In 1988, State Bar leaders joined with the bar
discipline monitor, consumer groups and bar staff to support legislation for a model,
independent State Bar Court. Serving as the Supreme Courts court in policing
attorneys who are admitted to practice before it, the reform created a panel of five
hearing judges and a three-judge review department all appointed to six-year terms
by the California Supreme Court. One of the three review judges was to be a non-lawyer.
Professional and independent, its competence has won praise from both respondent and
prosecutor sides, and the Supreme Court had such confidence in it that State Bar Court
decisions are now granted presumptive finality status.
In 1999, the legislature enacted SB 143 (Burton) which allows
legislative leaders to appoint two of the five State Bar Court hearing judges, the
governor to appoint a third, and it abolishes the lay judge position in the review
department. On June 1, the Supreme Court narrowly upehld the law [Obrien v. Jones 23
Cal.4th 40 (2000)].
The majority and dissenting opinions are scholarly explications of
historic separation of powers doctrine. The majority noted that the Supreme Court still
appoints the review judges and the persons who rate the qualification adequacy of State
Bar Court candidates, held its nose (in some unconcealed discomfort), and signed off on
the altered structure. But the obeisance of the court will not be regarded as a sign of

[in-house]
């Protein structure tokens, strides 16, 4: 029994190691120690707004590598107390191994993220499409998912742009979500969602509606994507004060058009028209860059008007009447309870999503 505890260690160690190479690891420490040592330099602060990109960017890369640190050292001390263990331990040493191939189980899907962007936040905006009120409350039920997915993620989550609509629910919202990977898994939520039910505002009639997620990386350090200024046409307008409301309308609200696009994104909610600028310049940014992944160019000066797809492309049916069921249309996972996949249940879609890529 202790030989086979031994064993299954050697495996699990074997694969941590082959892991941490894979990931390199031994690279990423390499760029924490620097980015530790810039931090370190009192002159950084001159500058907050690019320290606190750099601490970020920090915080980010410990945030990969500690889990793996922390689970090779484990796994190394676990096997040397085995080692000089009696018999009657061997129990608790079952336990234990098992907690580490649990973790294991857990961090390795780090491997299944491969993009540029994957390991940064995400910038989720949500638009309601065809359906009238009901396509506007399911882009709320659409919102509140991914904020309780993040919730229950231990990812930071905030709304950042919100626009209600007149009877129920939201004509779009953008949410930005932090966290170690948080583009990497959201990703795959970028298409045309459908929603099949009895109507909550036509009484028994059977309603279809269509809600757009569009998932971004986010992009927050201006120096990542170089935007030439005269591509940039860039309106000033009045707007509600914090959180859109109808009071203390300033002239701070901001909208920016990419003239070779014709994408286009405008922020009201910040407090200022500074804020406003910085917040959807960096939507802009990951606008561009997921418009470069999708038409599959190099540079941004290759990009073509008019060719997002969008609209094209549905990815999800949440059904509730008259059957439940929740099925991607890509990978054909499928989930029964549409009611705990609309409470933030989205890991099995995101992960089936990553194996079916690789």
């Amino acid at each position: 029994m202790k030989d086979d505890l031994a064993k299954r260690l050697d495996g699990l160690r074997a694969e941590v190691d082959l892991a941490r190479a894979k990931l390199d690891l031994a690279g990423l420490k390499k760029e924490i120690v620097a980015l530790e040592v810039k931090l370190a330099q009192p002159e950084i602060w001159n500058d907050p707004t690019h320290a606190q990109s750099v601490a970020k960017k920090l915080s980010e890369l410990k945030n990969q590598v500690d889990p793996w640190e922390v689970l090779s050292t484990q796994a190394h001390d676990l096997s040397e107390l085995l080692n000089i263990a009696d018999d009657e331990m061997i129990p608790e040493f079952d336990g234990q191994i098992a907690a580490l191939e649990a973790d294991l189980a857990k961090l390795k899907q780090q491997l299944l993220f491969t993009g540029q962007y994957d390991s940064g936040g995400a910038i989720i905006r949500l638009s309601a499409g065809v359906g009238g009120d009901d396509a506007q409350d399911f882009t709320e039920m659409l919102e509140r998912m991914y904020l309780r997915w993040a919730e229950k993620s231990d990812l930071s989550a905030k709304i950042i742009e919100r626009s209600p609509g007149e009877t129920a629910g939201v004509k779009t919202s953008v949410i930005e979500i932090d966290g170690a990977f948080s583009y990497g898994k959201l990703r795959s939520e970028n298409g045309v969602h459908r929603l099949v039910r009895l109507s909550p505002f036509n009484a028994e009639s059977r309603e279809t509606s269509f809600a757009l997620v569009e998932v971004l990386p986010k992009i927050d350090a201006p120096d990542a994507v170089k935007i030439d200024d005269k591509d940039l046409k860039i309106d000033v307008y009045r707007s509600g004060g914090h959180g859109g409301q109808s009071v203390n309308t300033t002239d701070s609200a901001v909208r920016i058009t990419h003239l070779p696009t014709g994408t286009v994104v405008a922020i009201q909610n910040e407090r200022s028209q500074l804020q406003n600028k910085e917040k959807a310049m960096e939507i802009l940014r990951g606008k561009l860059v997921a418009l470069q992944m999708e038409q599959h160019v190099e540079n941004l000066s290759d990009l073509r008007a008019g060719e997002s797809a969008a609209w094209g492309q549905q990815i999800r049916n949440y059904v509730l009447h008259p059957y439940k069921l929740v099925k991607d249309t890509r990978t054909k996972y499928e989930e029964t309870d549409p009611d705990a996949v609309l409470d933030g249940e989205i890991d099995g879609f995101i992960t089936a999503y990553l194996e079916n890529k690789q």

respect for the participatory rights of other branches in the real politik of Sacramento,
but as a sign of weakness, inviting further incursions.
The most important problems with the new arrangement are not
discussed in the learned Obrien dissent of Justice Kennard, for they are not to be found
within the meaning of the 1889 case of State v. Noble, nor in James Madisons
statement of intent to the First Congress. The here and now problems include the
These are not appointments with occasional
electoral confirmation common in our third branch. These are appointments and
reappointments by the same appointing authority. Thats right; in mid-term, as you
sit on the bench making your findings of fact, you shortly will face a fateful
reappointment decision by a legislative leader.
Legislative leaders live through
(some would say for) ex parte contacts.
Attorneys dominate Capitol
advocacy, permeate the 1,600 full-time registered lobbyists (13 per legislator) and are
active in larger numbers on behalf of monied clients.
California has no campaign
spending or contribution limits in effect whatever at the state level, and its legislature
allocates $100 billion in public monies per year and enacts laws touching every profession
Many of the activities of
attorneys in the political arena are appropriately monitored by the State Bars
discipline system. Indeed, the bar conducted an inquiry into former Speaker Willie
Browns legal practice while he dominated the legislature. That is not to imply
wrongdoing, but obvious jurisdiction.
It is not unheard of for
political activists or special interests with a lot at stake in Sacramento to make